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Pressure mounts on Australia deputy PM over affair
[SYDNEY] Pressure was mounting on Australia's deputy prime minister Tuesday amid fresh allegations that his affair with a younger former staffer, who is pregnant with their child, breached ministerial rules.
Barnaby Joyce has been under intense scrutiny since the relationship was splashed across the front page of Sydney's Daily Telegraph last week, with his wife of 24 years making clear she and their four daughters were devastated.
He made a public apology to them on Tuesday and defended the two jobs, one for a minister, that his 33-year-old lover Vikki Campion was given after she stopped working for him last year.
Mr Joyce - internationally renowned for threatening to euthanise Hollywood star Johnny Depp's dogs over a quarantine violation - denied he breached the ministerial code of conduct.
It stipulates that "partners" of ministers cannot be given jobs in ministerial offices without the express approval of the prime minister.
"I am very aware of the ministerial code of conduct," Mr Joyce, head of the National Party which is in a coalition with Prime Minister Malcolm Turnbull's Liberals, told reporters in Canberra.
"It is without a shadow of a doubt that Vikki Campion is my partner now. But when she worked in my office, she was not my partner. When she worked in (Resources Minister) Matt Canavan's office, she was not my partner.
Mr Joyce reportedly updated his formal register of interests last month to say he was separated from his wife, but has not added Campion, who is expecting their baby in April, as his partner.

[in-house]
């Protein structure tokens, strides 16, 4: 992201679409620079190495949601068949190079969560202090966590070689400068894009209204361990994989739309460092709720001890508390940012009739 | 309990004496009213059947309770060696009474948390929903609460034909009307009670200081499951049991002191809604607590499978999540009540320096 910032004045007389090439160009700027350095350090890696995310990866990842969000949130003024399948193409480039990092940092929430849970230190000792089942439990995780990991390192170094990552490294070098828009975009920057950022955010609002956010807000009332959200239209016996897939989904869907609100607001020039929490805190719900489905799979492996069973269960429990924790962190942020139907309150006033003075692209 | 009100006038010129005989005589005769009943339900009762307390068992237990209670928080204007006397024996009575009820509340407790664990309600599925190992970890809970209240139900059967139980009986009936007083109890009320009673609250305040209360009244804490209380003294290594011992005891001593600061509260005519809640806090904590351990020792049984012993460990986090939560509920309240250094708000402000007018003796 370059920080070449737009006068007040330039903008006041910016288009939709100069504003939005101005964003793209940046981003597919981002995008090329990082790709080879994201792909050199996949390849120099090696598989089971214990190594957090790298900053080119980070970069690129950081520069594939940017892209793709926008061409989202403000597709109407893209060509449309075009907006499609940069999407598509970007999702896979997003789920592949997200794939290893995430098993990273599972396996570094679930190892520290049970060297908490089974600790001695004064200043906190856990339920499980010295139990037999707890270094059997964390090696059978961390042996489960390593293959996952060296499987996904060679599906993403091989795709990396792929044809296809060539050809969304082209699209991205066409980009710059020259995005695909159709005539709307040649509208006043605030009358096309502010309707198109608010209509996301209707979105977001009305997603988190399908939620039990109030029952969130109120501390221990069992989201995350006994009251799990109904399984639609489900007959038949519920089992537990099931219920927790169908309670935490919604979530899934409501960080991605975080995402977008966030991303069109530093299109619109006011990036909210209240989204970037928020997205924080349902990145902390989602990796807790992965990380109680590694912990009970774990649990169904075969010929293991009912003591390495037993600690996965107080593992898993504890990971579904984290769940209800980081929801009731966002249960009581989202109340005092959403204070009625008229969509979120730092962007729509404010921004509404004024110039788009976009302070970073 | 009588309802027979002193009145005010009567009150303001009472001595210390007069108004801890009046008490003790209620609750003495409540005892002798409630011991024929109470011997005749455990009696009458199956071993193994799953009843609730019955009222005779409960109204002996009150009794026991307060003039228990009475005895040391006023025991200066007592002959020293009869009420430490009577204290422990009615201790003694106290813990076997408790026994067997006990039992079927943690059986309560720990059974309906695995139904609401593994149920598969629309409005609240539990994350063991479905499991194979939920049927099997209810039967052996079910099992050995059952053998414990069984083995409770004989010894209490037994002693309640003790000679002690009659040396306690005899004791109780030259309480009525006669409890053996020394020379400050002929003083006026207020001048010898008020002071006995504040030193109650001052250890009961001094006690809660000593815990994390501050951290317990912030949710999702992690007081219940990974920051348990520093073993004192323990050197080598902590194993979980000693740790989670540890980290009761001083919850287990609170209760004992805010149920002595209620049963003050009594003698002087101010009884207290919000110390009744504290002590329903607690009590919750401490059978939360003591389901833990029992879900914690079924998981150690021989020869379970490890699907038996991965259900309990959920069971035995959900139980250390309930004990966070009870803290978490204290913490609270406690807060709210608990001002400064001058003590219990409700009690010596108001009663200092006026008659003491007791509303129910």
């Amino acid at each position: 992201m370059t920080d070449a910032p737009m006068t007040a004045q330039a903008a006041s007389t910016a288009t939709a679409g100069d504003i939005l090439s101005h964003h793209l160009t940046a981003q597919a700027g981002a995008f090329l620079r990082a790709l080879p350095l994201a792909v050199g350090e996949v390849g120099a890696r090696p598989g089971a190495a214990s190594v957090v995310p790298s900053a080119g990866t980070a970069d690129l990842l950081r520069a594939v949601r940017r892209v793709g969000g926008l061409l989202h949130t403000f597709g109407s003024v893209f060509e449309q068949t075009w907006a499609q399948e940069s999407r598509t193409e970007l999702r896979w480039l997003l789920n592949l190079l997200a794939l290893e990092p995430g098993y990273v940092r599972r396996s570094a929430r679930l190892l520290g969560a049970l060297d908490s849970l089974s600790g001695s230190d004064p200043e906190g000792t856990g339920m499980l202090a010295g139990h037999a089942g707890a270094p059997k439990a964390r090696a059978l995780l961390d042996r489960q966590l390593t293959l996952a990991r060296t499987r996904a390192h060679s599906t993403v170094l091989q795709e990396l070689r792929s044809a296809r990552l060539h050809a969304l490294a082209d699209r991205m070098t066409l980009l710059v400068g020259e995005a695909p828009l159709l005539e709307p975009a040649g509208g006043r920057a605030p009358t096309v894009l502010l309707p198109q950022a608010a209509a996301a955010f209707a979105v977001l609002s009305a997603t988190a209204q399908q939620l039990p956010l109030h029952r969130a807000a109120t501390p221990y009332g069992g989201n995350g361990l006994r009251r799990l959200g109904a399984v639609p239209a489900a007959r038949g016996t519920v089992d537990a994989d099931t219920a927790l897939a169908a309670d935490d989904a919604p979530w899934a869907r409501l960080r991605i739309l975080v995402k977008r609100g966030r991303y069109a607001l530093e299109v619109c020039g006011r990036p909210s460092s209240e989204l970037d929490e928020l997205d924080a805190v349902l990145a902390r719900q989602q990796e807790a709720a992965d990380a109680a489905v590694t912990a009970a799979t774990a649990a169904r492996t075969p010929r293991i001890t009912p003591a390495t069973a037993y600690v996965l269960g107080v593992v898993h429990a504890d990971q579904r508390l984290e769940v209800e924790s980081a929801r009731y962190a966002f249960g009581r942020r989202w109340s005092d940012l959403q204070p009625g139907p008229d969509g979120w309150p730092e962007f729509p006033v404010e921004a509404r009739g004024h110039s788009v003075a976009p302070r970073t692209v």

The growing scandal has seen the Labor opposition question whether it is tenable for Mr Joyce to continue in his position, while the Greens have demanded he resign. Breaching the code of conduct could be grounds for him to be removed from office.
New claims in the Telegraph on Tuesday of inappropriate behaviour by Joyce at a pub after an official function in 2011 were slammed by the 50-year-old as "serious defamation".
Mr Turnbull and the Liberals have sought to distance themselves from the saga, which comes just months after the coalition survived a crisis over lawmakers' citizenship that threatened their slim parliamentary majority.
"The Deputy PM... said that he had not discussed Ms Campion's employment with me or my office. He confirmed that the Nationals were responsible for decisions relating to staffing," Mr Turnbull told parliament Monday.
Mr Joyce was also embroiled in the nationality saga that saw a host of parliamentarians resign over a once-obscure rule barring dual citizens from federal office, and he had to stand for re-election in his rural constituency.
He campaigned on a platform of being a pillar of the community who upheld conservative values, including marriage, and comfortably won the crucial by-election.